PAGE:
|The bird that almost didn't fly.|
Even then, I was an experienced and well published/produced writer with a good track record. And although I'm always very happy indeed to talk about my writing, what inspires it, how I feel about it, how I work, and so on, I made it clear that I didn't want detailed editorial feedback. It had already been through the editorial process several times. I was putting the finished book out there a chapter at a time, as a gift to potential readers. This was a few years ago and eBook publishing wasn't yet the option it has since become. But I wasn't looking for helpful advice about my writing style.
With hindsight, I must have been very naive (stupid, somebody rightly said!) Because people immediately started to tell me what I was doing wrong and what I should definitely be doing to remedy it. After a couple of chapters, I deleted the whole thing and filed it away until the advent of Kindle Direct Publishing gave me another, better option.
The book had needed work, and I had already sought editorial help from somebody whose judgement I respected, and who asked the right questions - lots of them - rather than telling me in minute detail what I 'ought to be doing.' The right questions had made me think again, made me question and revise the novel - but I did this on my own terms and in my own voice. It was still a mid-list novel, so it was always going to be hard for it to find a conventional publisher, but I'm satisfied with the book, (or as satisfied as any writer ever is) and a number of readers seem to agree with me. Of course not everyone will like it, but that's fair enough. Why should they? Not everyone likes every kind of music, or every kind of art. But isn't it odd how people who would never tell a professional: 'you should have composed your piece of music like this', or 'you should have painted your picture like that', will still say 'you should have written it in this way.' An experienced artist friend has just confirmed what I have always suspected - that they would get a very dusty answer if they did!
It's because hardly anyone can write music, only some people can paint - but almost everyone thinks he or she can write. I heard a newsreader say, only the other day, that he was going to write 'the novel' when he retired, and couldn't help muttering at the television, 'yes, and how about me becoming a newsreader then?'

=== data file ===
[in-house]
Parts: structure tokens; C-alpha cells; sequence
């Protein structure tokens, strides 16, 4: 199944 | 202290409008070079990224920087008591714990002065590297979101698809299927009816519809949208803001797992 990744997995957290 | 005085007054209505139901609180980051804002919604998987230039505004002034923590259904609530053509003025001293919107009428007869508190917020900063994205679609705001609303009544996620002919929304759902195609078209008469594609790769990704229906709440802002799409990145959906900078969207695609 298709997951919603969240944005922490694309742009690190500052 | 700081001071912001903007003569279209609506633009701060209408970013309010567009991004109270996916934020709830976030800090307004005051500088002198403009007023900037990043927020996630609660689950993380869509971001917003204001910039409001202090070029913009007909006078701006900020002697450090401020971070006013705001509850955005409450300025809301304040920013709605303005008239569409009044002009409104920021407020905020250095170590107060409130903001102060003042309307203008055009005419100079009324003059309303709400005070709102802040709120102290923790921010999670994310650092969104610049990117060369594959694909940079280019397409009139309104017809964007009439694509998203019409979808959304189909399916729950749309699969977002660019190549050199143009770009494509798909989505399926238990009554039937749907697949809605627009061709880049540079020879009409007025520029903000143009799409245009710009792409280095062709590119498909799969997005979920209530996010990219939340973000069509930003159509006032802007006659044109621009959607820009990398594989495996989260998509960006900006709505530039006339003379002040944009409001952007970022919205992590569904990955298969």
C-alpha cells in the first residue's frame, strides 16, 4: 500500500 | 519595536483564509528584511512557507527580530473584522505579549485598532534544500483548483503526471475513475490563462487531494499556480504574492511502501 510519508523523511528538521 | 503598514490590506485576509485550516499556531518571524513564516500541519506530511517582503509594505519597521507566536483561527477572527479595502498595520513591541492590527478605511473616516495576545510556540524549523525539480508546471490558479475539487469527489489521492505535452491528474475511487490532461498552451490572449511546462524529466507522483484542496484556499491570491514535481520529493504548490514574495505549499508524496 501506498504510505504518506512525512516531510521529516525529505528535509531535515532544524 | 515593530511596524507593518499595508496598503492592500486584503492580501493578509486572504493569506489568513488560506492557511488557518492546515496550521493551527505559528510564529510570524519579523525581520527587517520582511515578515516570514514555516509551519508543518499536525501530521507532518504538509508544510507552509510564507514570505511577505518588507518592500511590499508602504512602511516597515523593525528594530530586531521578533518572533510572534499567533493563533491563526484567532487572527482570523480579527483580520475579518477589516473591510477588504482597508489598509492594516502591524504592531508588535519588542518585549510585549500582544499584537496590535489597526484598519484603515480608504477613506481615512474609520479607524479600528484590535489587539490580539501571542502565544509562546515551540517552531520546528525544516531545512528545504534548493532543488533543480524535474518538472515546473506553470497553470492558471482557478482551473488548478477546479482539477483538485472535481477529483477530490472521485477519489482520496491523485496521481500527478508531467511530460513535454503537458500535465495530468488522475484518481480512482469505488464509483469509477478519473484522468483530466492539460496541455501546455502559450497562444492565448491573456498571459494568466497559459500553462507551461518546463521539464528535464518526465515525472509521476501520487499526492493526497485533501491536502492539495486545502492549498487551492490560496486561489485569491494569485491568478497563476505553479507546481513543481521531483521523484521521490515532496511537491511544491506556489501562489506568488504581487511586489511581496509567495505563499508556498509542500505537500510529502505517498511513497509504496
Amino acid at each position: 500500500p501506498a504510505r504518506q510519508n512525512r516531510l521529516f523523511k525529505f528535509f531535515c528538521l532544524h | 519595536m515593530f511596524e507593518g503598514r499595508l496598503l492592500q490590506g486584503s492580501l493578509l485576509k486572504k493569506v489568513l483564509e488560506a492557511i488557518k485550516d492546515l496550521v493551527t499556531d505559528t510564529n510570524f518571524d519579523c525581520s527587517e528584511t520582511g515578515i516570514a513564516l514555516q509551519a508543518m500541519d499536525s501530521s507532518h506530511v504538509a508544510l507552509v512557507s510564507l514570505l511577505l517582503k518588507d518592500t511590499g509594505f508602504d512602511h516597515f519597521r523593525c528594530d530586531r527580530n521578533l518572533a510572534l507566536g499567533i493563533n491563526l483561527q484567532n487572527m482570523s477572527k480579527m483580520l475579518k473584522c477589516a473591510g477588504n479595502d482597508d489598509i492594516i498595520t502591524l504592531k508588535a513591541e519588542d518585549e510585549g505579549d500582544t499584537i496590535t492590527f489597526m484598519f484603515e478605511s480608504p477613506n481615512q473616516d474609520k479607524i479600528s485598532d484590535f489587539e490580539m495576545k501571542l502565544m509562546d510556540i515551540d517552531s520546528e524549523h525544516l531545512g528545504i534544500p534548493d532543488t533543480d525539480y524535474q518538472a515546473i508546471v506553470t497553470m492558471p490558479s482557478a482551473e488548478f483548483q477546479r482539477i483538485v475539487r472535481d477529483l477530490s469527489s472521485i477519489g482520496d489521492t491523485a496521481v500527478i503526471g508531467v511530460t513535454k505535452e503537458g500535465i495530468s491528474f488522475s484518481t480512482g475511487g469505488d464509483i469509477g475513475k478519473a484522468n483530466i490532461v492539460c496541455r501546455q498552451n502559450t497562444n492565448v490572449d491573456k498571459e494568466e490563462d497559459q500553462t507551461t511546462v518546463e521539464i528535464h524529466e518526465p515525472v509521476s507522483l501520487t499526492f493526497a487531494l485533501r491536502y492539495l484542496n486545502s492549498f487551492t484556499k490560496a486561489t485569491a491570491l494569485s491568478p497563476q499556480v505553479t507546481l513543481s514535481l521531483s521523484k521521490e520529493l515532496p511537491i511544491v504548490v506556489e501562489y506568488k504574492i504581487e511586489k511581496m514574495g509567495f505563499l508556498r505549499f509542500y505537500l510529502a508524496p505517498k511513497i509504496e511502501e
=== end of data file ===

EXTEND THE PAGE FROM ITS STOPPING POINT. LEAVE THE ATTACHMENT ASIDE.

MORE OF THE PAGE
I'm slightly phased by the number of sites I have come across where people with few credentials presume to tell other people what is wrong with their work, and how they ought to change it.The burgeoning of Kindle publishing has only encouraged more of them.
Most experienced writers are wary of doing this because we know that there are ways of going about it which don't damage the new writer's search for his or her own voice.
Don't get me wrong. We all need help. We all need an external perspective on our work. In fact there are some wildly successful writers who would clearly benefit from the services of an editor, but who have become too successful for their own good. Nobody dares to point out that the king is semi-naked.
But I've news for new writers: words of wisdom from somebody who has been through the mill. There is no easy way. There are no shortcuts. You have to try, try and try again and any help has to come from somebody with proven credentials, with experience, and perhaps most of all, somebody who understands what you as a writer are trying to achieve. Otherwise, it's like trying to learn brain surgery from a plumber. Or, for that matter, plumbing from a brain surgeon.
If you have to pay for this kind of advice - and you probably will - then so be it. It's hard work, it's far from casual, it's a very definite skill, and altogether, a good editor is a pearl of great price.